by Tiffany Keeth, FIDOfriendly.com
Is romantic love unique only to humans? It is widely agreed upon that love in humans is largely a derivative of chemical interactions, including but not limited to testosterone, dopamine, epinephrine and serotonin. Still, love cannot possibly be defined only by a series of chemical reactions, can it? According to Joyce Leake, Animal Communicator and founder of Animal University, dogs’ attraction toward one another is determined by several factors.
Besides a chemical allure, Leake believes that Fido’s need for “attraction” is also driven by his dependency on food, shelter, safety and need of acceptance. Furthermore, Leake believes Fido’s emotional maturity goes beyond the simple survival instinct and transcends to an actual feeling of compassion and caring. Jennifer Viegas, managing editor of The Dog Daily, concurs.
Viegas reiterates that dogs must be socially strong to survive, therefore, developing close attachments. Viegas says, “A dog will even mourn the passing of a pack mate, which could be the owner.” Since not all of these close attachments lead to mating, perhaps this in itself proves there does exist within dogs an emotion stronger than merely the will to survive. However, Viegas does point out that the alpha female oftentimes mates with the alpha male. If a chemical surge similar to humans does exist in dogs, she suggests that dogs may mate to retain their
status, not necessarily because of love.
Looking at the behavioral side, wolves, a relative of dogs, often bond for life. Not unlike other monogamous relationships, they sometimes act jealous, possessive and even violent towards other members in the pack. Pheromones play an active role in mate selection, but any Fido-owner will testify that dogs indicate happiness, anger, jealousy, curiosity, depression and excitement through body attitude, tail position and facial expressions.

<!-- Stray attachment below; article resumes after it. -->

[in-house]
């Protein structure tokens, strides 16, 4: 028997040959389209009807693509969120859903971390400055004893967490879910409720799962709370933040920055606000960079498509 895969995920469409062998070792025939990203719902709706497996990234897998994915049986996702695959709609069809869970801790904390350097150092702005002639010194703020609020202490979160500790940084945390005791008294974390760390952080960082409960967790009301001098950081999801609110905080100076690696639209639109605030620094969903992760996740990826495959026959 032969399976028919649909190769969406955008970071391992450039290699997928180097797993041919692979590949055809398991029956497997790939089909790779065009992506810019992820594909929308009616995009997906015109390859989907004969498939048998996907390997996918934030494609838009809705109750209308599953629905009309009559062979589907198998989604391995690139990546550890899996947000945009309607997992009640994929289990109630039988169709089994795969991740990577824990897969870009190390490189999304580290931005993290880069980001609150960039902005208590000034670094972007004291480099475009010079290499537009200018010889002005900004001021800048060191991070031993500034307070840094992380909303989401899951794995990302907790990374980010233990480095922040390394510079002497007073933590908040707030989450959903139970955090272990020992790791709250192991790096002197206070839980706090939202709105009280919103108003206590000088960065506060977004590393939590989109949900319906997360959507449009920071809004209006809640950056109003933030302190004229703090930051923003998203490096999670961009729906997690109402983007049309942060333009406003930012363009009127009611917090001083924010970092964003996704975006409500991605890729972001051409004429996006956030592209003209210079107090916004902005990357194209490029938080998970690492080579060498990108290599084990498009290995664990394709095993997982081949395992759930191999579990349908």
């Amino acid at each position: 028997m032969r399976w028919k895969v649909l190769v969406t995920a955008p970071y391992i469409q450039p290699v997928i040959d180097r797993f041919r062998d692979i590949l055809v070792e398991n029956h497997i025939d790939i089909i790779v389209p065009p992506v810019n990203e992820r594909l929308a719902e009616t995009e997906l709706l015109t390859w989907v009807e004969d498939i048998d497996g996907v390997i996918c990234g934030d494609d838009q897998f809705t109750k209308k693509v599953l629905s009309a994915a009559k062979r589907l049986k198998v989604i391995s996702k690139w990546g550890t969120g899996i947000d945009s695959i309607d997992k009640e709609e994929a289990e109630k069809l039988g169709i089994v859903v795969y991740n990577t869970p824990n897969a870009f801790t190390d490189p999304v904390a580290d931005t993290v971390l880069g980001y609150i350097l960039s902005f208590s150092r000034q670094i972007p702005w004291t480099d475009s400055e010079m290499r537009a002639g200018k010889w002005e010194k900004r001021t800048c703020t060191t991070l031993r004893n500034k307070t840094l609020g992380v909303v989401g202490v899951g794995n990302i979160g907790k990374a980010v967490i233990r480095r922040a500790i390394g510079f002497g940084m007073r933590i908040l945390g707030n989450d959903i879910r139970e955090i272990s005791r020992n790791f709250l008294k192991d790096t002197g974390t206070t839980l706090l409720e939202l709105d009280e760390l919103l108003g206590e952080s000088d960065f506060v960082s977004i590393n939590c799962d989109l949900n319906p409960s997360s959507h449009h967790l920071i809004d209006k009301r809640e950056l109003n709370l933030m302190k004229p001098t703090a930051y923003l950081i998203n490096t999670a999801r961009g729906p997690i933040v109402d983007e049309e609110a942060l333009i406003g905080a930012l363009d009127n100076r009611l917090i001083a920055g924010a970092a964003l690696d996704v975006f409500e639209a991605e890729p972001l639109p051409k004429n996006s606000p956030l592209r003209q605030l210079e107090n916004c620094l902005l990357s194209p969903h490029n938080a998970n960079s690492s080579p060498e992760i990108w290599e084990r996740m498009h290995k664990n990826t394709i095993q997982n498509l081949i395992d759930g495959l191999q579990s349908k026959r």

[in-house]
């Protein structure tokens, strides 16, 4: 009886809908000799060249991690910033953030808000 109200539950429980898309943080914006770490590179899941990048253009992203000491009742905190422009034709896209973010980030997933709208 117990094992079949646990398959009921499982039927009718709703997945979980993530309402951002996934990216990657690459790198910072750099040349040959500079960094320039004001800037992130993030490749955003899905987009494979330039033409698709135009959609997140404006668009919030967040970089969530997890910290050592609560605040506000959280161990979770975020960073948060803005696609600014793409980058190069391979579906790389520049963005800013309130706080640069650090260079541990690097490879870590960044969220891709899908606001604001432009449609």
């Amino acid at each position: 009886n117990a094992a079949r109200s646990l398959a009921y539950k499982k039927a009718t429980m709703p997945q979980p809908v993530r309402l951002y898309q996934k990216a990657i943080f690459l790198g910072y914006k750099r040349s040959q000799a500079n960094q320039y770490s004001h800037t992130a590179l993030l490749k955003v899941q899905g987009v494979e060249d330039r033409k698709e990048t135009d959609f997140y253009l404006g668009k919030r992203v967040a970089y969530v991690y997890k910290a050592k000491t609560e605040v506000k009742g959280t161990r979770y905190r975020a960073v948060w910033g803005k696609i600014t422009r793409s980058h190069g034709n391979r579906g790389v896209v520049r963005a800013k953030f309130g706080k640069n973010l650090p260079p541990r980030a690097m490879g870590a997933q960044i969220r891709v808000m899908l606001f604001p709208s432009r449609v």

Is there a way to evaluate Fido’s emotion? Viegas says certainly by studying chemicals, brain waves, behavior and other components. Takotsubo cardiomyopathy, better known as the broken heart syndrome in humans, is when there is a temporary weakening of the heart brought on by extreme emotional stress, such as the death of a loved one. Many believe dogs live longer in pairs, and Viegas would venture that the same could possibly happen to a dog. However, with variables such as medical care, food quality, exercise, genetics, etc. any correlation is merely speculation at this point.
But Leake says it is much simpler. “I can see it in his eyes, as the eyes are truly the windows of the soul, the expression, longing—conviction of any being ‘in love’ is always evident in the eyes.” Perhaps Leake is not far off.
There exists a psychology experiment where one person gazes into a stranger’s eyes for a period of time. Results showed that the longer that person gazed, the more penchant the feelings were that the person developed for that stranger, measured by blood pressure and a number of other metrics. Another experiment measured the blood pressure and other signs of “love” by taking a person in love and showing them images of their loved one versus images of a stranger. Not surprisingly, the findings were similar.
As humans continue to debate the emotional depth of Fido and whether Fido can or cannot fall romantically in love, at least we can be certain of one thing: “The one absolutely unselfish friend that man can have in this selfishworld, the one that never deserts him, the one that never proves ungrateful or treacherous, is his dog.”
~ George Graham Vest